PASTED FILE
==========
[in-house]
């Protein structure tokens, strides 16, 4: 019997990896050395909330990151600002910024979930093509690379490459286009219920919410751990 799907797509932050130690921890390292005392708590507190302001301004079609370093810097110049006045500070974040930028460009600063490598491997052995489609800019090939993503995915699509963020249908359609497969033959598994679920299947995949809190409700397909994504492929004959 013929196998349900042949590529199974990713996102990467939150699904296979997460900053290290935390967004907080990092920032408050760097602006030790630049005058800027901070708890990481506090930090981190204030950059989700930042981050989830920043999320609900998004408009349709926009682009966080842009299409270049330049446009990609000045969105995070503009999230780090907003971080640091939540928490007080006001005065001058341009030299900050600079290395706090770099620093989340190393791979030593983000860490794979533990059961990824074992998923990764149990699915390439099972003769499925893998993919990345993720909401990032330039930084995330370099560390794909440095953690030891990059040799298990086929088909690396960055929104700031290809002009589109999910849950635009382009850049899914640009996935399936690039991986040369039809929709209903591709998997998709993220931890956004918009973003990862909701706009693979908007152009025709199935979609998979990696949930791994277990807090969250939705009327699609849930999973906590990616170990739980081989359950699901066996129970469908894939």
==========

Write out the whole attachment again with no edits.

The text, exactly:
[in-house]
């Protein structure tokens, strides 16, 4: 019997990896050395909330990151600002910024979930093509690379490459286009219920919410751990 799907797509932050130690921890390292005392708590507190302001301004079609370093810097110049006045500070974040930028460009600063490598491997052995489609800019090939993503995915699509963020249908359609497969033959598994679920299947995949809190409700397909994504492929004959 013929196998349900042949590529199974990713996102990467939150699904296979997460900053290290935390967004907080990092920032408050760097602006030790630049005058800027901070708890990481506090930090981190204030950059989700930042981050989830920043999320609900998004408009349709926009682009966080842009299409270049330049446009990609000045969105995070503009999230780090907003971080640091939540928490007080006001005065001058341009030299900050600079290395706090770099620093989340190393791979030593983000860490794979533990059961990824074992998923990764149990699915390439099972003769499925893998993919990345993720909401990032330039930084995330370099560390794909440095953690030891990059040799298990086929088909690396960055929104700031290809002009589109999910849950635009382009850049899914640009996935399936690039991986040369039809929709209903591709998997998709993220931890956004918009973003990862909701706009693979908007152009025709199935979609998979990696949930791994277990807090969250939705009327699609849930999973906590990616170990739980081989359950699901066996129970469908894939």